t Is niet camera-gevoelig

lijkt niet mooier dan het is

Het ligt vierkant hoog en hoekig

gekanteld in het tegenlicht


Rotterdam is geen illusie

door de camera gewekt

Rotterdam is niet te filmen

Rotterdam is vééls te ècht


Sherill Samson Docent Nederlands @Una Paloma Blanca

How I Learned to Love the Podcast.

February 3 2020

How I Learned to Love the Podcast.


Moving to another country can be really hard.  Besides all the obvious fun stuff( like seeing new architecture, exploriing new cities, and meeting new people), there are a few difficult aspects of moving to a completely different place.  Until I moved to a country where the language was different, I hadn’t really realized how much language was a huge part of my life.  


When I first moved to the Netherlands, I missed being able to communicate with people around me randomly, like on buses or in grocery stores.  I missed those little every day moments of human contact that I was so used to back home.  Just a simple compliment on someone’s nails, or a question about a product in a store.  I missed it horribly.  


So when I found myself home alone, I started relying on podcasts to surround myself with conversation.  There was something so comforting about hearing people talking about all kinds of things, even if I couldn’t respond.  As I was scrubbing the floor of my bathroom or walking to the local grocery store, I was able to hear people chatting about anything and everything.   I felt a lot less lonely, and the fact that I tended to prefer comedy-oriented podcasts helped me stay positive and provided a lot of comfort.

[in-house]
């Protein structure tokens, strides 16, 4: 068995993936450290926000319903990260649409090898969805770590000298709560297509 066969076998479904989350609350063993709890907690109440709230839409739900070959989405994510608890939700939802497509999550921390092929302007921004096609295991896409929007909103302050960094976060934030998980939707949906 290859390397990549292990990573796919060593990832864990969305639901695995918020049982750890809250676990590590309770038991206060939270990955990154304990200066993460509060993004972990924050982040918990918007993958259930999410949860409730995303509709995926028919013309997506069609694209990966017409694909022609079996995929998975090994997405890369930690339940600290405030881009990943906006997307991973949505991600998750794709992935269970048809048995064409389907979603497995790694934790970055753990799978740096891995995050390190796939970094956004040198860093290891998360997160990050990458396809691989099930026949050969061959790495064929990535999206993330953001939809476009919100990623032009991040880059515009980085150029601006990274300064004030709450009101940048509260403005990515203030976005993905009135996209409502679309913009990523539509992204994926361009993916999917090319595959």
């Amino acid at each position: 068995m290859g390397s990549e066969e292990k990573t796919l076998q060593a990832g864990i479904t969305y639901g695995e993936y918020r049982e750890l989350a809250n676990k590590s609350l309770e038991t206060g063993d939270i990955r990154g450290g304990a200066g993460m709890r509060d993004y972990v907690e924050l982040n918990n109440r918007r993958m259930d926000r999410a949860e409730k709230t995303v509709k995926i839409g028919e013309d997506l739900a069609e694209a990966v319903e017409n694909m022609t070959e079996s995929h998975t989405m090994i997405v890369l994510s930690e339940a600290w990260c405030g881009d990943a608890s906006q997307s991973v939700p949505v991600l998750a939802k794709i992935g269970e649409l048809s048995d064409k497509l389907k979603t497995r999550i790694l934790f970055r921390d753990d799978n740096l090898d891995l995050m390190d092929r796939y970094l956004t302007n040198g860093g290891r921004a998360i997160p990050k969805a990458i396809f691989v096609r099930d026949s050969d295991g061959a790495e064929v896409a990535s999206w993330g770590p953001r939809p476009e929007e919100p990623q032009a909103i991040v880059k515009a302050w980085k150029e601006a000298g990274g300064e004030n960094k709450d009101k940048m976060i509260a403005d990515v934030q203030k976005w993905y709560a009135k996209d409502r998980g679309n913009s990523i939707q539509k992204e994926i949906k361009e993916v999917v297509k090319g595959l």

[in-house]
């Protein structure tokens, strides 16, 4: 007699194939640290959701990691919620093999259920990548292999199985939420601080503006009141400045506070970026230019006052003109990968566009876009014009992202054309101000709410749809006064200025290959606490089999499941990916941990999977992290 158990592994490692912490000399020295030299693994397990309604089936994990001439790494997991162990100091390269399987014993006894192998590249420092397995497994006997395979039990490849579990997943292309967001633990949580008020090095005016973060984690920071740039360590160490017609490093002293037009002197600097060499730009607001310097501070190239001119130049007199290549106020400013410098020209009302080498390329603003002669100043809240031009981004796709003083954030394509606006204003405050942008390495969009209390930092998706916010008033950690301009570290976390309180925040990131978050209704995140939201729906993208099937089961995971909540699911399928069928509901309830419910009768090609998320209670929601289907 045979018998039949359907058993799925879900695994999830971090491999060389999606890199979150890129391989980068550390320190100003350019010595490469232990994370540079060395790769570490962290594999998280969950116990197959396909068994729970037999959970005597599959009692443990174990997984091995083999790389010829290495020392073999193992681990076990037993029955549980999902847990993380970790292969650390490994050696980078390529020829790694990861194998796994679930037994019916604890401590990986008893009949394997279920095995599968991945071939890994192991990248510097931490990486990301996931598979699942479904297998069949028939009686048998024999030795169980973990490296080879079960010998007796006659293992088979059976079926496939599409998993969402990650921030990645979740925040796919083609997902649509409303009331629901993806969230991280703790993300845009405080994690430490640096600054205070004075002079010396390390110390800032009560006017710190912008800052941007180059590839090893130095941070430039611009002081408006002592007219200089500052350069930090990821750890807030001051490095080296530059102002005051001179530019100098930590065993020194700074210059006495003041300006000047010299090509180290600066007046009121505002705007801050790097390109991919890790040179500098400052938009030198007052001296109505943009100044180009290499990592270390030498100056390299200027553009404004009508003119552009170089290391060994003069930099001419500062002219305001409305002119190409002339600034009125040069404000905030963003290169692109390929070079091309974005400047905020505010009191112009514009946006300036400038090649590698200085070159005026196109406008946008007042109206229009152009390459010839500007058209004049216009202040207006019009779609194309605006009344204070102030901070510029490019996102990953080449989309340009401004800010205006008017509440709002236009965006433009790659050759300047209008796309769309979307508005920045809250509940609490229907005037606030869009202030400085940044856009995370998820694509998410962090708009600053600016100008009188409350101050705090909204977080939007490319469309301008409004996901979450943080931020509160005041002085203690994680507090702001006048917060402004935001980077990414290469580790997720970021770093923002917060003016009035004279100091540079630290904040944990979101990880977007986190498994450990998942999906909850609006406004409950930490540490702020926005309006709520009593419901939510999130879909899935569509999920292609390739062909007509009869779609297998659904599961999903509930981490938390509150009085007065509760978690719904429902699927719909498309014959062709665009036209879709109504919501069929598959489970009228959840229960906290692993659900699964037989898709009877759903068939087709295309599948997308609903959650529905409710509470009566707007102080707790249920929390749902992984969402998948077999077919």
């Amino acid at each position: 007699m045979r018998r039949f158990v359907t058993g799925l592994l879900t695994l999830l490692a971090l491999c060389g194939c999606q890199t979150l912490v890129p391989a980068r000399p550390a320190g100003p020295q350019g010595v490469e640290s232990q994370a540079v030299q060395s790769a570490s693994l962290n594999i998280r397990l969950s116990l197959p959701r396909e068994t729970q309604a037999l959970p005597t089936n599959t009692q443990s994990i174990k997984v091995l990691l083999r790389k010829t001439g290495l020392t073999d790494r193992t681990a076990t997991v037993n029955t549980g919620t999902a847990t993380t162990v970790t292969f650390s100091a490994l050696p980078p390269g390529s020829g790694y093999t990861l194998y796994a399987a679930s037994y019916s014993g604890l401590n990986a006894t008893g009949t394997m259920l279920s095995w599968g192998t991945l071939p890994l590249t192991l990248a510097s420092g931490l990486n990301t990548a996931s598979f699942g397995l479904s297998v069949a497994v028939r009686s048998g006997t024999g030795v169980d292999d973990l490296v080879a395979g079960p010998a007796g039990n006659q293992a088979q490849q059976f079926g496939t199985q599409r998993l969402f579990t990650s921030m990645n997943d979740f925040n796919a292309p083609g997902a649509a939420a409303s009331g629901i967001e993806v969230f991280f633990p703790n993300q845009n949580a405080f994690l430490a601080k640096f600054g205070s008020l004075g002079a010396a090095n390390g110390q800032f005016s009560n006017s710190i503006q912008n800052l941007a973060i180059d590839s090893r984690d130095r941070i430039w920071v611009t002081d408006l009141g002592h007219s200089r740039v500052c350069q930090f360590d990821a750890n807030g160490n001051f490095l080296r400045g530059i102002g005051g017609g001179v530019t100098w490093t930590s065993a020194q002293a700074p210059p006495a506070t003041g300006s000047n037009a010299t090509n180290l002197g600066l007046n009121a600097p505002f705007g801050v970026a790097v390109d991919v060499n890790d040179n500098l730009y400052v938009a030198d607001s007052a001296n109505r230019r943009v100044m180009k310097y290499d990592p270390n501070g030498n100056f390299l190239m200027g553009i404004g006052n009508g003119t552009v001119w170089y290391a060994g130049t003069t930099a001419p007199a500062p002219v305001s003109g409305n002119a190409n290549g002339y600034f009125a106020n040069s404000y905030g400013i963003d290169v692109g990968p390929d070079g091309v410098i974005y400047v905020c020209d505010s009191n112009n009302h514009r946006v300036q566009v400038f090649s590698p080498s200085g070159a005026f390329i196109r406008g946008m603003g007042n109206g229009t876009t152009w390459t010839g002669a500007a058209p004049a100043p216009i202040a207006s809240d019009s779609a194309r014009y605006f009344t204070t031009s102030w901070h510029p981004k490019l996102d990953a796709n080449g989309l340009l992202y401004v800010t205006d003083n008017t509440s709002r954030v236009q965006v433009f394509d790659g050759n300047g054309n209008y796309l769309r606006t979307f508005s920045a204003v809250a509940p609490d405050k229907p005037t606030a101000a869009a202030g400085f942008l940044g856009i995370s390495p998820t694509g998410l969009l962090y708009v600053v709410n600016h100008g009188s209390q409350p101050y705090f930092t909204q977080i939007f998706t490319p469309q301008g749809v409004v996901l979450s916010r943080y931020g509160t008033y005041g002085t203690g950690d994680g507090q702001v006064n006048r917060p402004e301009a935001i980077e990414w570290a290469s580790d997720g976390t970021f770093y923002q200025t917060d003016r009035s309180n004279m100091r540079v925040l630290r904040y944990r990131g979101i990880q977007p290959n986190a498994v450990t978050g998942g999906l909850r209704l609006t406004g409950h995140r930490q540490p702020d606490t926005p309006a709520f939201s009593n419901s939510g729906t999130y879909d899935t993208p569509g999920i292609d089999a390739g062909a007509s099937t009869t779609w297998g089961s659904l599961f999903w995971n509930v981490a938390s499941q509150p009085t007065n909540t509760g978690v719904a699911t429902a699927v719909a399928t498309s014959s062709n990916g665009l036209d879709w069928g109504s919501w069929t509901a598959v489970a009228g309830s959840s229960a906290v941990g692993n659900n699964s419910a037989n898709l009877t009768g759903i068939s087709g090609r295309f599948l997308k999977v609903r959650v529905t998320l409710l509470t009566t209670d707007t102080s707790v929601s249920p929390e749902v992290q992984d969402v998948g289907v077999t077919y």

The other great thing about listening to podcasts was how I was able to stay in touch with things that were happening back home.  Podcasts allowed me to stay informed about movies that were coming out, trends that were happening, and other aspects of American culture that helped me feel close to my family and friends.  


Nowadays, I feel much more at home here, my Dutch has improved quite a bit and I can now communicate to many of the people around me comfortably and confidently.  But one thing hasn’t changed:  podcasts are still a huge part of my daily life.  I look forward to new episodes every week, I am always looking for new shows to listen to, new things to learn about.  But there is one thing I have been meaning to do since I began understanding Dutch a lot better.  


I need to start listening to Dutch Podcasts. 


As a teacher, I am always trying to convince my higher level students to try listening to podcasts in English, because I can’t begin to stress how helpful it is to immerse yourself in a language while listening to something you are genuinely interested in.  And one of the great things about podcasts is that there is literally a podcast for any and every interest.   Grammar, Star Wars, politics, economics, or even just random conversations are just the tip of the iceberg when it comes to podcast topics.